In the southwestern part of China, in the Sichuan province, about fifty kilometers from the city of Chengdu, you can still visit one of the oldest sites of the country and UNESCO World Heritage Site, Dujiangyan and its irrigation system built around 250 BC. This place and its intricate system inspired the architects of the X+Living studio to design a library for the city of Dujiangyan. This is not the first time that we have visited X+Living‘s bookshops, we had in fact talked about the one in Beijing and also the one inspired by Escher‘s works.
This time, however, it seems that the architects wanted to overcome all their previous projects. The bookshop develops horizontally, but thanks to the creation of lofts and small terraces accessible by spiral staircases and, above all, a fully mirrored ceiling, in the store seems to go on forever.
As far as the shapes of the bookcases and the furnishing objects are concerned, X+Living has taken its cue from the shapes and characteristics of the landscape in the area. The columns full of books are reminiscent of the bamboo forests, while the black floor is a tribute to the Min River and the wooden benches in the corridors and rooms are reminiscent of the typical boats that populate the waterway.
For the love of God is an expression that expresses an image of religion understood as a solution to salvation, often associated with a sense of dissatisfaction or impatience. It is in common use, embedded in language as much as religion itself is pervasive, for multiple and complex reasons, in society. “For the love of god” is also the title of the photographic series by French artistBriceGelot, which Collater.al is publishing in full preview. The gaze is toward religion – the Christian Catholic religion in particular – understood as a social-cultural system of behavior, which exceeds rational explanations by tending toward transcendence. It is perhaps in this never running out of meaning in the real world that the success of religious art over the centuries lies, called upon to interpret and depict symbols that are always the same but take on new meanings from time to time.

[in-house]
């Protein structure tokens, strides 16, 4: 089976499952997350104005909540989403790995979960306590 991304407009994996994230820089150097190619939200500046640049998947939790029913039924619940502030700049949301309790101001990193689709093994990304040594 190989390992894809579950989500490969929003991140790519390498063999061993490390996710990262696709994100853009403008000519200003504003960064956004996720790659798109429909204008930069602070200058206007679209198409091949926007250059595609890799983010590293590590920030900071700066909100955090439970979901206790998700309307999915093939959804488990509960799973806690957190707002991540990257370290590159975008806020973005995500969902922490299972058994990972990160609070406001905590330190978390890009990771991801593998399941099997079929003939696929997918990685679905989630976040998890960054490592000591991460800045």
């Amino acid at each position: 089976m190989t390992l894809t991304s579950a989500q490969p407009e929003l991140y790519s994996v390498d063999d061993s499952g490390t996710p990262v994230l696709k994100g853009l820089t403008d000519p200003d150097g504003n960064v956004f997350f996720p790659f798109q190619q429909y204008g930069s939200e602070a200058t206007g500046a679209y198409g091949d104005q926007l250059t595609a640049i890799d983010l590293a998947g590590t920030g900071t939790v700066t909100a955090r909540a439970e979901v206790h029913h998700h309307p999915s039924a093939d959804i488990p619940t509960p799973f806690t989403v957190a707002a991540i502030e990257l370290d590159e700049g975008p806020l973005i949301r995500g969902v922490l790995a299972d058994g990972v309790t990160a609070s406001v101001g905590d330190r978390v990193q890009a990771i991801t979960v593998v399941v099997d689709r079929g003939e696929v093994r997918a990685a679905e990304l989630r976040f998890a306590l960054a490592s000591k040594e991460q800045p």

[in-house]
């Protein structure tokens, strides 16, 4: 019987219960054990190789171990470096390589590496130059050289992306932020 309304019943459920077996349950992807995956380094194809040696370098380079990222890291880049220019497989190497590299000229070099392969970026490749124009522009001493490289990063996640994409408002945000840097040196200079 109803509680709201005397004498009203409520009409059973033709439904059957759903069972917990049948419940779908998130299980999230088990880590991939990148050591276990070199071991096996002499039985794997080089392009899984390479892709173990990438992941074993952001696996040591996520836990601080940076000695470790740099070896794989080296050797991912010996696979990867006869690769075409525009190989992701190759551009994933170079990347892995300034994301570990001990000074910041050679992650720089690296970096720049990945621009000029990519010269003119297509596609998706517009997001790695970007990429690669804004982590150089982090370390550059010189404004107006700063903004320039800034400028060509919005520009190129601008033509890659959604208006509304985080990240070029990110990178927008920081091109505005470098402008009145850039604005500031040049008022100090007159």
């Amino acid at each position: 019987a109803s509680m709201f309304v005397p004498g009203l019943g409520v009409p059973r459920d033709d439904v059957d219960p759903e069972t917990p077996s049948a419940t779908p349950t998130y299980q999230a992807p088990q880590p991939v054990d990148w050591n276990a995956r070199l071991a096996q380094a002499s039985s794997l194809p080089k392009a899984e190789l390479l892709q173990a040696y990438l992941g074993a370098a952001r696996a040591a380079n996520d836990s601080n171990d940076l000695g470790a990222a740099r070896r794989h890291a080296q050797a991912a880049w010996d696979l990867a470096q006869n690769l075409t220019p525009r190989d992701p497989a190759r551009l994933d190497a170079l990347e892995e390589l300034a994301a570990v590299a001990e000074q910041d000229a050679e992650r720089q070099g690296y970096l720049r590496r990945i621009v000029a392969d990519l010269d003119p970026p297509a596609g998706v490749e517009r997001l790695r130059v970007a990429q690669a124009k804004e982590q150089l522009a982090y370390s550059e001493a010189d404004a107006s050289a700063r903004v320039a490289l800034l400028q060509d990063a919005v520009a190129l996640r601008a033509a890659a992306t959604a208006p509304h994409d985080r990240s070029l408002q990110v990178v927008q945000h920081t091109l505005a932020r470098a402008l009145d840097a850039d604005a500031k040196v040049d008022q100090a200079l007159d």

Photographing faith becomes for Brice Gelot an expression of the reality. Observing how people face the challenges of nature and photographing them means living a life of faith firsthand, which becomes a tool for understanding and analyzing what is sacred and profane. In Gelot’s shots, it emerges how religion is part of the human experience and how it represents a force that can shape the world around us and its aesthetic representation. Tattoos, statues, icons, niches for the veneration of saints, the artistic imagery in these photographs is not metaphysical but real, living along the streets and on people’s skin.
The haze of uncertainty, which came with the advent of the pandemic and the subsequent Ukrainian war, swept over photographerTetyana Maryshko, so much so that it led her to create a long-lasting photographic project in which she relentlessly searches for her own essence. Through a path made of honesty to herself, the Ukrainian photographer explores her inner self by making self-shots in which she blends personal and relational elements. “There is me, the camera and the truth,” says the artist. Each photograph captures a reflection, a conversation, a still moment in time that dialogues with her soul. The shots, in black and white and color, attempt to go beyond the aesthetics of the subject by applying a veil of blurring that prevents the image from being clearly read, or by inserting textured surfaces in front of the lens, such as wet glass or bubble wrap. At other times, however, the photograph is clear and sharp, such as her shot in the bathtub, which hints at suffering. The gaze is lost in emptiness, the flushed eyes exude weeping and despair while the tight lips communicate helplessness, that feeling that every human being feels in the face of war.
An element that recurs often in Tetyana Maryshko’s is the flower, placed in dialogue with the body: placed along the spine or in front of the eyes, to cover the gaze, symbolizing a desire for rebirth. Tetyana tells how it was a long, difficult and troubled journey: “When we turn the camera toward ourselves, we embark on a journey of self-discovery that requires introspection and vulnerability… In the end, this project was not just a personal journey, but a universal one. A testimony to the human experience.”